Birds will also attempt to be "head of the flock." You have to be diligent in teaching them you're boss-bird. My cockatiel tried to boss me by repeatedly hopping onto my shoulder whenever she wanted. One time she flew at my face (ouch!). I had to break the cycle to let her on my shoulder only when I wanted.

    Parrots can also be one-person birds. I've seen instances where the parrot loved the wife and would constantly attack her husband, even climbing up the stairs and into bed to bite the man!

    head scratchums:



    just after a bath:

    "Americans have the will to resist because you have weapons. If you don't have a gun, freedom of speech has no power." - Yoshimi Ishikawa

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    VIP Member Array raevan's Avatar
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    Betty do your birds attack your spiders?

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    I only have the one cockatiel now, and the tarantulas are kept in glass terrariums. Belle leaves them alone.

    I do have a bird-eating spider, though. (No, I've never tried.)
    "Americans have the will to resist because you have weapons. If you don't have a gun, freedom of speech has no power." - Yoshimi Ishikawa

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    Senior Member Array Wayne's Avatar
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    I would love to get a bird but my house is too draftie during the winter and too hot during the day while I am at work in the summer.

    Once (if) I get a decent house I plan on getting one. Will start out small (like Betty) and maybe go larger once I am comfortable with taking care of them.

    Wayne

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    I would love to have a large bird, but my wife said no and truth be told I really don't have the time to invest. She said no to pet rats too... HMMM... I see a pattern. At least she still says yes to me.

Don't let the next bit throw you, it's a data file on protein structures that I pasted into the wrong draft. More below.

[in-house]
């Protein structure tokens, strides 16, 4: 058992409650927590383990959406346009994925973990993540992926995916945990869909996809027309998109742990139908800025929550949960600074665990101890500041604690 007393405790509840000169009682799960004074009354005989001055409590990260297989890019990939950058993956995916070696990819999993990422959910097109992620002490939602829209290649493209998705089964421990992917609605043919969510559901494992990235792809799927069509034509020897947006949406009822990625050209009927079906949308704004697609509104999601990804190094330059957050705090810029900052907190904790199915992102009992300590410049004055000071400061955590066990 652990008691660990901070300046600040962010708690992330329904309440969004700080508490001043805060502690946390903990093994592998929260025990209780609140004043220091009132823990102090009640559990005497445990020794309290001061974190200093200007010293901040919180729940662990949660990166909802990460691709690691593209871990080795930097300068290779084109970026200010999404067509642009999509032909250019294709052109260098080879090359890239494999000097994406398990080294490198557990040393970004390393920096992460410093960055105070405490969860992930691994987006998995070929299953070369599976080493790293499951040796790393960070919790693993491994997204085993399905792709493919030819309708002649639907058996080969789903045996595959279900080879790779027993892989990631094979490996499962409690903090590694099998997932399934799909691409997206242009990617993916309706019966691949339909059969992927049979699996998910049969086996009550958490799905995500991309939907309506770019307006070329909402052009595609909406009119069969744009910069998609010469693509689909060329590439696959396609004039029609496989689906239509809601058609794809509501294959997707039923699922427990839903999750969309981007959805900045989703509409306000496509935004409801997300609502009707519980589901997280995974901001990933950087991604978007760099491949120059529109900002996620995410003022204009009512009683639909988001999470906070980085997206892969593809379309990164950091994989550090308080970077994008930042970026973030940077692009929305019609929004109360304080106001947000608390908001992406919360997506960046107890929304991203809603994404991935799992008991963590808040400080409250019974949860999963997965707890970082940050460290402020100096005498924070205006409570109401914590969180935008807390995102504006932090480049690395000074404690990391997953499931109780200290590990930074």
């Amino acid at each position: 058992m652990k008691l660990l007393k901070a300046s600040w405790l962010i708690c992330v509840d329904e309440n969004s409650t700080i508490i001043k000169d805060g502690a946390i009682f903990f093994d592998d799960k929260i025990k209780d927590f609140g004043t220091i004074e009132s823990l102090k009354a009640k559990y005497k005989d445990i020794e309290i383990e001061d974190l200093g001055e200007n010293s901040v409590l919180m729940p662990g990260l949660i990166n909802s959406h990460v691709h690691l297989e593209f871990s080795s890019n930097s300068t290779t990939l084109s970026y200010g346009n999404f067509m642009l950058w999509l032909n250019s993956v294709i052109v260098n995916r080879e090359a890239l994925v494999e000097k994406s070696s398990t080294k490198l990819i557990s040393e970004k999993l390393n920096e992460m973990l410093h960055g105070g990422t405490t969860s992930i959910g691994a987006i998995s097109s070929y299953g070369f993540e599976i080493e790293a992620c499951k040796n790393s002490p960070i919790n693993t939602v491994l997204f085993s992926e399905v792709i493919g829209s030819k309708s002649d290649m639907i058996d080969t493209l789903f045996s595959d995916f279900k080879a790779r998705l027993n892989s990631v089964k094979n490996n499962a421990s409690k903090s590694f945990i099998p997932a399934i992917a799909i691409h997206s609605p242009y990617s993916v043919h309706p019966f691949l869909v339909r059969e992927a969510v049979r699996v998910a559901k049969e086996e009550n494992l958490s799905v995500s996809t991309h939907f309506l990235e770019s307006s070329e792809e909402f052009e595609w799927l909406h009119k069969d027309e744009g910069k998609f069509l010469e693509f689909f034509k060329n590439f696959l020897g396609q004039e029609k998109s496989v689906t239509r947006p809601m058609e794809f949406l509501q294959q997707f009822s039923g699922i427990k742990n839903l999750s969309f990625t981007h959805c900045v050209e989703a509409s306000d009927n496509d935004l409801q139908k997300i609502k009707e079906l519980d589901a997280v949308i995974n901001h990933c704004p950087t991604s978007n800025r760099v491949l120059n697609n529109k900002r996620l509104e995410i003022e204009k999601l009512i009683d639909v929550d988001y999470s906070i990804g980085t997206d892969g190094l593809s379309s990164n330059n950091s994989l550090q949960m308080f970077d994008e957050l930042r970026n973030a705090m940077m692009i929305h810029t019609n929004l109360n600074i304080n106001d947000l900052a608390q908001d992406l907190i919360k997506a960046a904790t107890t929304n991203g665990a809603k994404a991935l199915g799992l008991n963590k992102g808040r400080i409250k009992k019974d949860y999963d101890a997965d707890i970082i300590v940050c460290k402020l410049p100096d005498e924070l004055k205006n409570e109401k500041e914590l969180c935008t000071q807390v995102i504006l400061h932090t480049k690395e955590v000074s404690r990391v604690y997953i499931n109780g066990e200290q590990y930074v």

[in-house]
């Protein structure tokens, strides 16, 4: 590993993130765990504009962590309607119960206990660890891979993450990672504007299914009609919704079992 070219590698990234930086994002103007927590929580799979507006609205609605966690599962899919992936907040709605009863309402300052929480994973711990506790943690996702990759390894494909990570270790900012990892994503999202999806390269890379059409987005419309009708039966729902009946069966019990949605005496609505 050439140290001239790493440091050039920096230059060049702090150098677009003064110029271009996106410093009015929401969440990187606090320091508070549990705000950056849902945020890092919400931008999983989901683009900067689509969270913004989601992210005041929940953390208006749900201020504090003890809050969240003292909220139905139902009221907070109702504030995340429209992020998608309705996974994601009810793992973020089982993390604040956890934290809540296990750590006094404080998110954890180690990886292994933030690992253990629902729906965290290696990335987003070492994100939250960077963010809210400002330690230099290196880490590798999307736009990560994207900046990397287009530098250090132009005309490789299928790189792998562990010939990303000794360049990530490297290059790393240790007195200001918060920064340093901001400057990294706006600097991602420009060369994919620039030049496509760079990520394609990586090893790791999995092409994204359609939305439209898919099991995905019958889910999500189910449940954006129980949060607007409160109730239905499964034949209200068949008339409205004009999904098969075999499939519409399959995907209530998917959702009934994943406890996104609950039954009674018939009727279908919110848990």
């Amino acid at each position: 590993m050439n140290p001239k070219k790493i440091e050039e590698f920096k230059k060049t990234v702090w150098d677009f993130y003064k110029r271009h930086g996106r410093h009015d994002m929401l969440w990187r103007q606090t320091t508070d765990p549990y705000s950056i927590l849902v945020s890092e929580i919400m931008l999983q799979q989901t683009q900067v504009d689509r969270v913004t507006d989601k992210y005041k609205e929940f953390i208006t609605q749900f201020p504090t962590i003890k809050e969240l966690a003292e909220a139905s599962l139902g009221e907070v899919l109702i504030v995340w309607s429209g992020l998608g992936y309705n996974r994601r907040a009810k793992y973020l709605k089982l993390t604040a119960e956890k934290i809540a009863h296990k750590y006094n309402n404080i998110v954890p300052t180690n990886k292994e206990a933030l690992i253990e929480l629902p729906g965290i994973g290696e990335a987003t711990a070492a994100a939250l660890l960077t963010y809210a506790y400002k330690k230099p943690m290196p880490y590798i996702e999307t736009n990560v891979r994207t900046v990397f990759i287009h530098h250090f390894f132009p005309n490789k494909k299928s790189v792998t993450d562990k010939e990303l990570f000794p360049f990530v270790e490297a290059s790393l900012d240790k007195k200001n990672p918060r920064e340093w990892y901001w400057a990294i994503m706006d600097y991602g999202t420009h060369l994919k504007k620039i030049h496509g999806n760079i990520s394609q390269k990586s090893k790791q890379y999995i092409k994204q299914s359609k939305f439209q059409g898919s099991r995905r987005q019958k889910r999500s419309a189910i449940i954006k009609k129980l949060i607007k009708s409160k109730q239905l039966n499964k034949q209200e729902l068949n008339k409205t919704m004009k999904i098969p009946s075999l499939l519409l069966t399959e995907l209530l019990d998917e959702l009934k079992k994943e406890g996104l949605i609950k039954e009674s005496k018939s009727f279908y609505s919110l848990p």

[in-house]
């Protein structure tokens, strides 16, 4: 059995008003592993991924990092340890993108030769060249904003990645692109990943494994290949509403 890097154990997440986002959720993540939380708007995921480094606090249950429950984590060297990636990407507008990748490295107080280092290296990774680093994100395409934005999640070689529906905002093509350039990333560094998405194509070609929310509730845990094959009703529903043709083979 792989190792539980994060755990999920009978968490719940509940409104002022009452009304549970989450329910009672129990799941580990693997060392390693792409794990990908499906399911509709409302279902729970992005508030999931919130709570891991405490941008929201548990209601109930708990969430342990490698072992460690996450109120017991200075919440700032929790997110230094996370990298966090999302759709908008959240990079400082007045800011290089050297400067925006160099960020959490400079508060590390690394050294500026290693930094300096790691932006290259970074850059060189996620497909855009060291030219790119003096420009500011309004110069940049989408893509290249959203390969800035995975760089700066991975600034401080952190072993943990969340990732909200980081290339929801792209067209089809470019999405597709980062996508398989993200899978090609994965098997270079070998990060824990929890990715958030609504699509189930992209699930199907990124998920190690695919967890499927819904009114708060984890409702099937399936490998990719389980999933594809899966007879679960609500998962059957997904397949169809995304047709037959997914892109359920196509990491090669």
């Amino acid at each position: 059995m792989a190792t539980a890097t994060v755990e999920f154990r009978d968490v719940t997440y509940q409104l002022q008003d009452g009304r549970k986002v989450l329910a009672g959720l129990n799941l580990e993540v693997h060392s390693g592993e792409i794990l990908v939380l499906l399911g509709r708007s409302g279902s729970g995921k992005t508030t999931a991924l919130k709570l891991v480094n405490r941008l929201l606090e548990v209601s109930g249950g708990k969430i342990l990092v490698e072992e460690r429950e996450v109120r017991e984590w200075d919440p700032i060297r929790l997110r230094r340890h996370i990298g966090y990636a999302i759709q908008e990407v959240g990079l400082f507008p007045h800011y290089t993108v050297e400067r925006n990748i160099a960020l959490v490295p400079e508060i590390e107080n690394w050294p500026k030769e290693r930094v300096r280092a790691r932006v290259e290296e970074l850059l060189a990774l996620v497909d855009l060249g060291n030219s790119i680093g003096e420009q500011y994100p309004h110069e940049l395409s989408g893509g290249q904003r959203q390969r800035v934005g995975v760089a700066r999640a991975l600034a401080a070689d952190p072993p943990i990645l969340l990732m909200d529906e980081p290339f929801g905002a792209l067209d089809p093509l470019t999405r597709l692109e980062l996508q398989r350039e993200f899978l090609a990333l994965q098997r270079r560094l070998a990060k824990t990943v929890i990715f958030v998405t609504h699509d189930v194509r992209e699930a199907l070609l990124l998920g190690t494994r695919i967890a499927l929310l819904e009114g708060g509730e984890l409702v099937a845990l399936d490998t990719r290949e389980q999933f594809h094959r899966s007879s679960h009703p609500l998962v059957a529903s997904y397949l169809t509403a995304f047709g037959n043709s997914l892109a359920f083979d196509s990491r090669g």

Question... How does a teflon pan kill a bird. I could only come to one conclusion and lets just say that it involved a "cooked goose".
    Don't hit at all if it is honorably possible to avoid hitting; but never hit soft!

    -- Theodore Roosevelt --

  10. #10
    Distinguished Member Array BIG E's Avatar
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    Quote Originally Posted by Betty View Post
    I only have the one cockatiel now, and the tarantulas are kept in glass terrariums. Belle leaves them alone.

    I do have a bird-eating spider, though. (No, I've never tried.)

    Boy,

    Betty does sound like the perfect woman doesn't she?

    GUNS and bird eating spiders.

    My kind of gal!
    Don't hit at all if it is honorably possible to avoid hitting; but never hit soft!

    -- Theodore Roosevelt --

  11. #11
    Senior Member Array cmidkiff's Avatar
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    Teflon releases a chemical into the air when heated. It's toxic to just about every animal, but birds are much more sensitive to it than most. The amounts released when cooking with teflon coated pans are well below dangerous levels for humans, but can kill a bird.

    Article on the subject available at:
    http://theaviary.com/teflon.shtml

    Personally, I feel that it's a low risk to get as much attention as it does among 'bird people'. In a well ventilated home, a drafty window is a quicker way to kill a bird than using a teflon pan to fry an egg.

    Large birds are not for everyone. You have to be willing to spend a great deal of time with them. If you are willing to make the investment of time, you'll have a close friend for the rest of your life.

    My cockatoo likes toys, but destroys them very quickly. She can turn a foot long piece of 1" oak dowel into sawdust in a few hours. My parrot, on the other hand, doesn't play with toys at all, and doesn't chew things up. The plastic food bowls she's been using for years wouldn't last the cockatoo through one feeding.

    As Betty mentioned, it's something you need to make arrangements for in your will. Chances are excellent that my cockatoo will outlive me by a good many years. It's a good thing she likes my daughter!

    Betty: Love the 'drowned rat' look in that photo :)
    Liberty is an inherently offensive lifestyle. Living in a free society guarantees that each one of us will see our most cherished principles and beliefs questioned and in some cases mocked. It's worth it.

  12. #12
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    beautiful birds.
    Thanks for posting the pics.